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They had one hymnal. Calpurnia's son, Zeebo (the town trash collector), was taught to read by his mother, and he uses the call and response technique. He'll sing a line or two from the hymnal, and the congregation repeats it. This episode in the novel highlights many important elements, not the least of which is what the children learn about Cal. That her son is literate is important. In addition, they get a first hand sense of the scale of poverty within the town.
Many hymns were sung using "call and response". In this type of singing, the choir leader and the choir sing a line of a song aloud and then the church congregation sings it back to them.
Also, most hymns are passed on from generation to generation, so it is also very likely that the congregation had the songs memorized because they grew up listening to them over the years.
During the service, Reverend Sykes called on Calpurnia's eldest son, as the music superintendent, to lead the congregation into the singing of the first hymn. Since there were no hymn books, Zeebo, who had been taught how to read by his mother, first announced the hymn number and then read its opening line. The congregation would then sing the line and Zeebo would then read the next one, and they would sing and so on, until it came to the chorus, when he would close the battered hymn book as a signal for the congregation to continue singing without his lead. He would only lead them when he read the last line of the hymn as an indication that that was its end.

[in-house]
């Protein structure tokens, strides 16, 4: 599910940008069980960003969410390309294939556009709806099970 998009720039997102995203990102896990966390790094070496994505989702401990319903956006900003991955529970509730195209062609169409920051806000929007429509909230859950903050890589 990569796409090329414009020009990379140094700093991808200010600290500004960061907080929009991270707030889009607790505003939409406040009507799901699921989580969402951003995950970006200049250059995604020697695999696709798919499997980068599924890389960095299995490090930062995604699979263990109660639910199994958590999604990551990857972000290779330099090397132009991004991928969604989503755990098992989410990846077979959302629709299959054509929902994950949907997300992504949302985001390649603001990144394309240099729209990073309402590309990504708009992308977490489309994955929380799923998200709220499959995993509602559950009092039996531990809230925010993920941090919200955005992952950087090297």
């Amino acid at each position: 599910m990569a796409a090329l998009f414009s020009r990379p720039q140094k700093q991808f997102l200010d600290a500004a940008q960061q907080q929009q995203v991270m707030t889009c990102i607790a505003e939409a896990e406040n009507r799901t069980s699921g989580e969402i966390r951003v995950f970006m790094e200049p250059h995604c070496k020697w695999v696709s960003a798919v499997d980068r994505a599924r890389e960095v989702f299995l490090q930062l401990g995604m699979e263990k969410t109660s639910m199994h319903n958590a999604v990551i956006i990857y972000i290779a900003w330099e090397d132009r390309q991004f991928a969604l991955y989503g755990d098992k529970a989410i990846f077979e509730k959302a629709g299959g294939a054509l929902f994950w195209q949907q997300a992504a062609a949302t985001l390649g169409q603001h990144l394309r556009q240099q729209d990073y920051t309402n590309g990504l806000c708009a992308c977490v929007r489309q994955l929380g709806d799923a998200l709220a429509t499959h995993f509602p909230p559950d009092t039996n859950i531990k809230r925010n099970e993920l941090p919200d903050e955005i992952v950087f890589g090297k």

It is clear that this method had become custom for the text indicates that where Zeebo did not read the line too clearly, the congregation would wait for him to repeat it. It is also evident that the congregation knew the tunes by heart but probably did not know some of the verses in a few of the hymns. There must have been some popular ones which, obviously, would have been sung with gusto.
As it was, First Purchase Methodist Church was poor and so was its congregation and it could, therefore, not afford buying hymn books. Secondly, as Calpurnia told Scout later, only four of the black people in the Quarter could read, including her and Zeebo, which would have made the purchase of hymn books a futile exercise anyway. It is clear, though, that the congregation was coping quite well with Zeebo leading them.
The congregation did not have the funds to purchase the hymn-books that would be needed. As with tradition the songs have been passed down orally. Songs would change from written form and take on characteristics unique to an area.
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